- ISBN: 978-618-81232-3-6
- Size: 234 x 156 mm
- Pages: 316
American millionaire Lexington White sails, on a ship of his own design, to find the North Pole. Instead he finds an opening to the Earth’s interior which is populated by an advanced civilization. He and his crew are received as honored guests by the King of Atvatabar and take a tour of the country marveling at its technological, natural and spiritual wonders. White falls in love with Lyone, a young woman who is the incarnation of the supreme goddess of Atvatabar. Their sacrilegious relationship produces a crisis that leads to civil war.
This is William R. Bradshaw’s only novel and its story has strong influences of Jules Verne’s Journey to the Center of the Earth and Rider Haggard’s She. However, Bradshaw has a wilder imagination that leads him to describe a fusion of technology and spiritualism in machines such as the “Sacred Locomotive”, various ecstatic rituals, buildings and clothes of exquisite design and unusual fusions of plant and animal life, in a prose that becomes a kind of Victorian Hypnerotomachia.
Richly illustrated by various artists, The Goddess of Atvatabar is a unique specimen of 19th century science fiction offering a rare glimpse to the techno-spiritual Victorian imaginary.
“There is a sumptuous, painterly quality to the writing throughout the book. This is a hollow earth paradise of exquisite detail described in exquisite detail, literally reveling in it, though after a while it becomes almost overwhelming, like one too many bites of a thirteen-layer German chocolate cake. This hyperestheticism is part of Atvatabar’s larger purpose-to show a society as devoted to art and spirituality as most are to profit and power. It’s as if Bradshaw is straining to take the visual ideas and aesthetics of newly developing Art Nouveau and render them in prose.”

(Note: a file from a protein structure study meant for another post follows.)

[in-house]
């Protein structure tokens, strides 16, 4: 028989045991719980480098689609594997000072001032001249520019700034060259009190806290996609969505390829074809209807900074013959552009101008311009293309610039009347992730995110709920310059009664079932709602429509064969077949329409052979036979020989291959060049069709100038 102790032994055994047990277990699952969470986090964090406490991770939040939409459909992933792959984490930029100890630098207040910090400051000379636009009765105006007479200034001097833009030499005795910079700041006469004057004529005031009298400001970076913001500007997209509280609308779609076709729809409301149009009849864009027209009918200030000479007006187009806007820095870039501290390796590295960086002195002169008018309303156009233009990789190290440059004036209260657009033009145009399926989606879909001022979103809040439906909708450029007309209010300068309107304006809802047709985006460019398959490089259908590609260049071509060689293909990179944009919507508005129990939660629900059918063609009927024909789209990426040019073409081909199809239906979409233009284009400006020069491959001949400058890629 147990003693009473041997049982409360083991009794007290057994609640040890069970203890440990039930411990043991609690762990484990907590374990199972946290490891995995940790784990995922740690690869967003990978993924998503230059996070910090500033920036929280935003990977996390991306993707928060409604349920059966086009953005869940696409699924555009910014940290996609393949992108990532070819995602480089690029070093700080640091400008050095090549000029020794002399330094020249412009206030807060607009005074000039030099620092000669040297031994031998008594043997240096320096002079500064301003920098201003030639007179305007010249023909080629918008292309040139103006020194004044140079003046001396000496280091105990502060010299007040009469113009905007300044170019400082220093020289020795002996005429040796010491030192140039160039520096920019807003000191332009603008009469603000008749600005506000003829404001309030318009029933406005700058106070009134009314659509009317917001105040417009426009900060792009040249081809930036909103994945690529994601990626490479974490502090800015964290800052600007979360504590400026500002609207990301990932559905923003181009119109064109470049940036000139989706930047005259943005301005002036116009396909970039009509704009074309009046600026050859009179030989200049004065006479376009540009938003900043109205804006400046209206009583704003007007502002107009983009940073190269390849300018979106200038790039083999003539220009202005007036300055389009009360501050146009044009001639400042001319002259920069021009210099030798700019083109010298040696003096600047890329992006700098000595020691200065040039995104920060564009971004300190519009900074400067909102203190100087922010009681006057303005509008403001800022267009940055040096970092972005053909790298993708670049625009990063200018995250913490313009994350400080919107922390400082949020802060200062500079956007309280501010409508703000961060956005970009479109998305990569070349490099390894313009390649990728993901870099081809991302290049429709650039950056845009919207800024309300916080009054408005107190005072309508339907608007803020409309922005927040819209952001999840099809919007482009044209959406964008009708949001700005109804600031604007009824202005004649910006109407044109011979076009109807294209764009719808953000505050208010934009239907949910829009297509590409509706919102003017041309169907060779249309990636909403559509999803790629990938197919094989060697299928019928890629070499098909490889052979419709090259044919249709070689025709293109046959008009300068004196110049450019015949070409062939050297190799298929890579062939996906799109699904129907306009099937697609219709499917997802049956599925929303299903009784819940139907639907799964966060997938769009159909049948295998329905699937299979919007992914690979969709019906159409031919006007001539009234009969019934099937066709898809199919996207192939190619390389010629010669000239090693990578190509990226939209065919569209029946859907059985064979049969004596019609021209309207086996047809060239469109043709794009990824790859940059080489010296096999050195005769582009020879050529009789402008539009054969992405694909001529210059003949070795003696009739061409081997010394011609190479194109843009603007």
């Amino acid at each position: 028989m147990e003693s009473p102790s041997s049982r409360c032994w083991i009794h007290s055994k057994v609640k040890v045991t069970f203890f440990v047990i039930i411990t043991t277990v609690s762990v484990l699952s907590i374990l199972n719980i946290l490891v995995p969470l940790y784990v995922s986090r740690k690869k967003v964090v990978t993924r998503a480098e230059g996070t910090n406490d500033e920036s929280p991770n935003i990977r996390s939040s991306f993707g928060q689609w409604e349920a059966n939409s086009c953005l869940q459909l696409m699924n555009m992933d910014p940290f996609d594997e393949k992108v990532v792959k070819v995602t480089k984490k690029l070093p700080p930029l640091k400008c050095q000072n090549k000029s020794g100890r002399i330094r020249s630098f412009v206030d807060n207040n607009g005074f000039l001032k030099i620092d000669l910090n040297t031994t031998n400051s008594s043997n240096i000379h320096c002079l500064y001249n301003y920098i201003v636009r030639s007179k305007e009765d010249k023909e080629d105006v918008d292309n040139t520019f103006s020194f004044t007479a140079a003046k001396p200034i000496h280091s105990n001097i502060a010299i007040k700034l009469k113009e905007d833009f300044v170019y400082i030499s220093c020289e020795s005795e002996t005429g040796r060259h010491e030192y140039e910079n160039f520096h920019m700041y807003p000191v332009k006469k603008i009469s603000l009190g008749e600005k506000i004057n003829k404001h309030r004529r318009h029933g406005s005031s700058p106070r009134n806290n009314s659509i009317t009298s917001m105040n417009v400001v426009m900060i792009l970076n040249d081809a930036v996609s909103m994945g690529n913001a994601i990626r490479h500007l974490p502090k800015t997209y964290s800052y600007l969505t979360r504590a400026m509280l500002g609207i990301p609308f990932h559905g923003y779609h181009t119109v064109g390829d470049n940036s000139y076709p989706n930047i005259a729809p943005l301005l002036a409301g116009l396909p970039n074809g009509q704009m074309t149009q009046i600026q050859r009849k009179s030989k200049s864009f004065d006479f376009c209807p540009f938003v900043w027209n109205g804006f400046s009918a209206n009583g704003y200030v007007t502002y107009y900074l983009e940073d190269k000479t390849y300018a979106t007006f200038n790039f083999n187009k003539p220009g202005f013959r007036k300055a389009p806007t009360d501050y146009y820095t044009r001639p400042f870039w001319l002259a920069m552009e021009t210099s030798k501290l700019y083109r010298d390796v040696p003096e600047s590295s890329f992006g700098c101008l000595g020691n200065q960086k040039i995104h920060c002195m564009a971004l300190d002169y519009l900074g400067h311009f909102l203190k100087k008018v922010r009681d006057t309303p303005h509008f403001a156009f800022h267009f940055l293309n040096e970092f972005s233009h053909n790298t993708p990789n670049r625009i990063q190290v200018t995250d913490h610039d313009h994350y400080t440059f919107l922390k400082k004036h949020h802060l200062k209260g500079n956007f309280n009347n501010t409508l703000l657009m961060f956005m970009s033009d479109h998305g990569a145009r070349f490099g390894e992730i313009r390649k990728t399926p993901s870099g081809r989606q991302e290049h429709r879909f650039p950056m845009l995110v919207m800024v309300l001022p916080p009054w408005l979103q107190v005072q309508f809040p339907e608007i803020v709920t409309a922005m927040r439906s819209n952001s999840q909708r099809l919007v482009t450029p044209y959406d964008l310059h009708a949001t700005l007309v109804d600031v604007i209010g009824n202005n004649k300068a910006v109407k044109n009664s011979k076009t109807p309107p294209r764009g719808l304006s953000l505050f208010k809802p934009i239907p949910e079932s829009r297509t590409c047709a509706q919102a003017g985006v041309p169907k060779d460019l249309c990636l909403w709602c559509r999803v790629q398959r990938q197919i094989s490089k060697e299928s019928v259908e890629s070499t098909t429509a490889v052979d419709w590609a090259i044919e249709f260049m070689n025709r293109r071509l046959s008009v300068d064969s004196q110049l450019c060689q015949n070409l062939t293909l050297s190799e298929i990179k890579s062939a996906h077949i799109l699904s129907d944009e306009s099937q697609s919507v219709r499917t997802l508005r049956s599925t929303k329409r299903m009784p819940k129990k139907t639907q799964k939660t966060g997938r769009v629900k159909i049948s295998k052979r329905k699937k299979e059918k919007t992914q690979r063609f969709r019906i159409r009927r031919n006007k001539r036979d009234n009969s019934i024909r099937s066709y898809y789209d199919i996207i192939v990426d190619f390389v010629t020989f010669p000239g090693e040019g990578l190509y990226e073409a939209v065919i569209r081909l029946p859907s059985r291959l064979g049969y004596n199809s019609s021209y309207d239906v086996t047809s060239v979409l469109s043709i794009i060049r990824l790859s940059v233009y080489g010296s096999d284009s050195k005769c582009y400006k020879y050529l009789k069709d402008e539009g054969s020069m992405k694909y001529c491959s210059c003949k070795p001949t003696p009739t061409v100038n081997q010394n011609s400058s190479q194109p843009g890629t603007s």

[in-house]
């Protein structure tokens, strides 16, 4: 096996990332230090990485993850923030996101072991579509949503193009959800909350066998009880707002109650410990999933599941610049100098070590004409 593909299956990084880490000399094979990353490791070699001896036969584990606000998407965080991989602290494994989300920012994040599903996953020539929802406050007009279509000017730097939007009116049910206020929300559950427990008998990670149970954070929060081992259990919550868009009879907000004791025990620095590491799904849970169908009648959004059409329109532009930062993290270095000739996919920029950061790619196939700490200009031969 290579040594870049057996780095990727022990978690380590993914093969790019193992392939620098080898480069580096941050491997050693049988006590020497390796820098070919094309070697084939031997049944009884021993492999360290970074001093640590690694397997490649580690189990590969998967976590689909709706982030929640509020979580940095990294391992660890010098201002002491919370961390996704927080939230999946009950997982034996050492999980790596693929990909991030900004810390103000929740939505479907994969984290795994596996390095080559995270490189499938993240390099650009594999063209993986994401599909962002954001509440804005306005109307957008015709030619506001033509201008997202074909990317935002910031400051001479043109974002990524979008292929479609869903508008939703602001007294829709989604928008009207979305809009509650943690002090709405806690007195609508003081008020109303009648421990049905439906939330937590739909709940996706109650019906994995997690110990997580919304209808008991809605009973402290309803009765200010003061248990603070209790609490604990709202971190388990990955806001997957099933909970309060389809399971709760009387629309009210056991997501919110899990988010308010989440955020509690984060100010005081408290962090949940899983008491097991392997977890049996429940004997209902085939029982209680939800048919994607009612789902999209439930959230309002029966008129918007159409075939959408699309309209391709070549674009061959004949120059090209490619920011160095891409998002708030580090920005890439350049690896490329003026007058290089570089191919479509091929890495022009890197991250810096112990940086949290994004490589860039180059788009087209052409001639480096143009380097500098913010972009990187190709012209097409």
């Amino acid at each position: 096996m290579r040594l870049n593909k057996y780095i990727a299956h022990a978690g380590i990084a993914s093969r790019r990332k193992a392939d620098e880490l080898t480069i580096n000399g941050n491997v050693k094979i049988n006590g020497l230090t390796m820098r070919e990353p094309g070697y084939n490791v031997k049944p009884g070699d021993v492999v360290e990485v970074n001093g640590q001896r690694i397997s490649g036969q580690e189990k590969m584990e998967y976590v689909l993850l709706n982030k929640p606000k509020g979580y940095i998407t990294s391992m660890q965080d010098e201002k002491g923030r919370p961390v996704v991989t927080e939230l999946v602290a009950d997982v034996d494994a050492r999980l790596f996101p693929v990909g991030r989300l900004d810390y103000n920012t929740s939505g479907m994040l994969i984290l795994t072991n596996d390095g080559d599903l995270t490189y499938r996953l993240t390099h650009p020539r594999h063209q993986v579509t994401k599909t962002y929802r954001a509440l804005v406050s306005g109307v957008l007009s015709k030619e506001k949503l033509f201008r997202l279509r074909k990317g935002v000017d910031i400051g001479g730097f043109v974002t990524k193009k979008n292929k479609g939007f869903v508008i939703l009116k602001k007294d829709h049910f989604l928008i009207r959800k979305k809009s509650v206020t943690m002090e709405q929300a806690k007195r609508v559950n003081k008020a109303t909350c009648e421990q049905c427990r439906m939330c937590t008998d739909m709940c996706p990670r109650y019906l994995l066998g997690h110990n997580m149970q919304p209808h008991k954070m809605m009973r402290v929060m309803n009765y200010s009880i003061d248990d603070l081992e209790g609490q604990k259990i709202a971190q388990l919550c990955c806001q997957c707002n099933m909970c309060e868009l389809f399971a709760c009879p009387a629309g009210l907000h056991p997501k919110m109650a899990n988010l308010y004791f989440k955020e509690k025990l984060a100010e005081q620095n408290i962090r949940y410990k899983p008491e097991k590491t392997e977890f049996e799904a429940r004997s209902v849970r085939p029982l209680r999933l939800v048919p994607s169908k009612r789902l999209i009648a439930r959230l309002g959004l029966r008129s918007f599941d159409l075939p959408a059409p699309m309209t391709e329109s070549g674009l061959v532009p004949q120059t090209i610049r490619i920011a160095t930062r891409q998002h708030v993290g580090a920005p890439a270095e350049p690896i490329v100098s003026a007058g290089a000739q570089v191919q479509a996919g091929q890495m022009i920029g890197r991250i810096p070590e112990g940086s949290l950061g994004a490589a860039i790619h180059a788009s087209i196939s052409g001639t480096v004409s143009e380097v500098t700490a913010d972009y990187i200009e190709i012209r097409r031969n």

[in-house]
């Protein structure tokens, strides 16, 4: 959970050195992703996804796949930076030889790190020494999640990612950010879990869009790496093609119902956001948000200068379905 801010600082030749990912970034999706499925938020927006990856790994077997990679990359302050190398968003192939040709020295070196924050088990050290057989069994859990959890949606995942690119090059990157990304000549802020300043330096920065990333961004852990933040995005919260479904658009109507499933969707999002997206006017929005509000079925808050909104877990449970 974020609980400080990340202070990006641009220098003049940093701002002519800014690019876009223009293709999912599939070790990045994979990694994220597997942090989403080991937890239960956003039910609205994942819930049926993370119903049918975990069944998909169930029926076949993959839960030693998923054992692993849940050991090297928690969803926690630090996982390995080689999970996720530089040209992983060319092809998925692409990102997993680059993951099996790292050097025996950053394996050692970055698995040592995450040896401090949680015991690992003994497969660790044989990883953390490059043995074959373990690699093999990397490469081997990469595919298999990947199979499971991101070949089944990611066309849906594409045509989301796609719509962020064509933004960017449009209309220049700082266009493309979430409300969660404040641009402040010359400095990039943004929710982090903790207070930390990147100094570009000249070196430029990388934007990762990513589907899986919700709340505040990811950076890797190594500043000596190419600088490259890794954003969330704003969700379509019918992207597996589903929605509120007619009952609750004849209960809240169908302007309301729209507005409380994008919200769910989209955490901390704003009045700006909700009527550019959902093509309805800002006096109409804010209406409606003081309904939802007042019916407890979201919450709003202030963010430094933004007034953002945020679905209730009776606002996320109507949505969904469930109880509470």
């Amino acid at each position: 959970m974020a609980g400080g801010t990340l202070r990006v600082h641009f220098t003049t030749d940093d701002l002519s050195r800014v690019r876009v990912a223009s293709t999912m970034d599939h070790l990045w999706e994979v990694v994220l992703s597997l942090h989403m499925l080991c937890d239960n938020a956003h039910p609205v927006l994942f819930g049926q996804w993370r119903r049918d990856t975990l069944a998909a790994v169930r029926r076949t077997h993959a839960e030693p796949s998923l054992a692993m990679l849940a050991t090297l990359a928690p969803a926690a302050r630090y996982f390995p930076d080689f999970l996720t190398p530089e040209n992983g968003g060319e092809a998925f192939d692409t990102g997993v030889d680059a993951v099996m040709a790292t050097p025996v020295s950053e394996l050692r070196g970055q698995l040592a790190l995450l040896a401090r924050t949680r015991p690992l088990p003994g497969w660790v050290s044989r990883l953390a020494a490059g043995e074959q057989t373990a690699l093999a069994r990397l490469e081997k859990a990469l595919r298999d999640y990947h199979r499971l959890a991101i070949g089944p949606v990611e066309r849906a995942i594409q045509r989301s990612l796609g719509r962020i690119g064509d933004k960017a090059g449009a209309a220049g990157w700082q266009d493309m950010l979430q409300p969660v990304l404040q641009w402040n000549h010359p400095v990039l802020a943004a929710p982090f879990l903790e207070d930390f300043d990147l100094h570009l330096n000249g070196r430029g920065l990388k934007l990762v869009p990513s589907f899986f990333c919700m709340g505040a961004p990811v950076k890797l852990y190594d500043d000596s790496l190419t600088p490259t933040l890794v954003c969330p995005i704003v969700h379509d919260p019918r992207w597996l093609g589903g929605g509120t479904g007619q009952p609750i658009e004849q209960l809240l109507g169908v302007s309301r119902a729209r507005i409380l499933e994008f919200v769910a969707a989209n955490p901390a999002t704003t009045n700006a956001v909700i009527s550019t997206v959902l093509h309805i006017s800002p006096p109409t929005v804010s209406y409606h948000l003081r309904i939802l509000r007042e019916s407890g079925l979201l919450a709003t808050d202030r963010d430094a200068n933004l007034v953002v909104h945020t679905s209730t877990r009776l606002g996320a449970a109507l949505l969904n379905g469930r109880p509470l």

David Standish - Hollow Earth. The Long and Curious History of imagining Strange Lands, Fantastical Creatures, Advanced Civilizations and Marvelous Machines bellow the Earth’s Surface. Da Capo Press, 2006
The Scientific Romances series presents hard-to-find works of early science fiction. The timeframe extends from the publication of Frankenstein by Mary Shelley until the publication of the first dedicated science fiction magazines in the early 20th century. In a time before science fiction got its name, let alone its common motifs and clichés, various authors experimented with ideas of the future producing highly imaginative works.
This an era of celebrated authors, like Poe, Verne and Wells, but also of countless other works now mostly forgotten. This is the childhood of science fiction, an era of intense experimentation and play. This is also the era of the real steampunk. A century before the invention of the term, the real Victorians were dreaming of a world of airships, steam high-tech, wars, adventures and romance.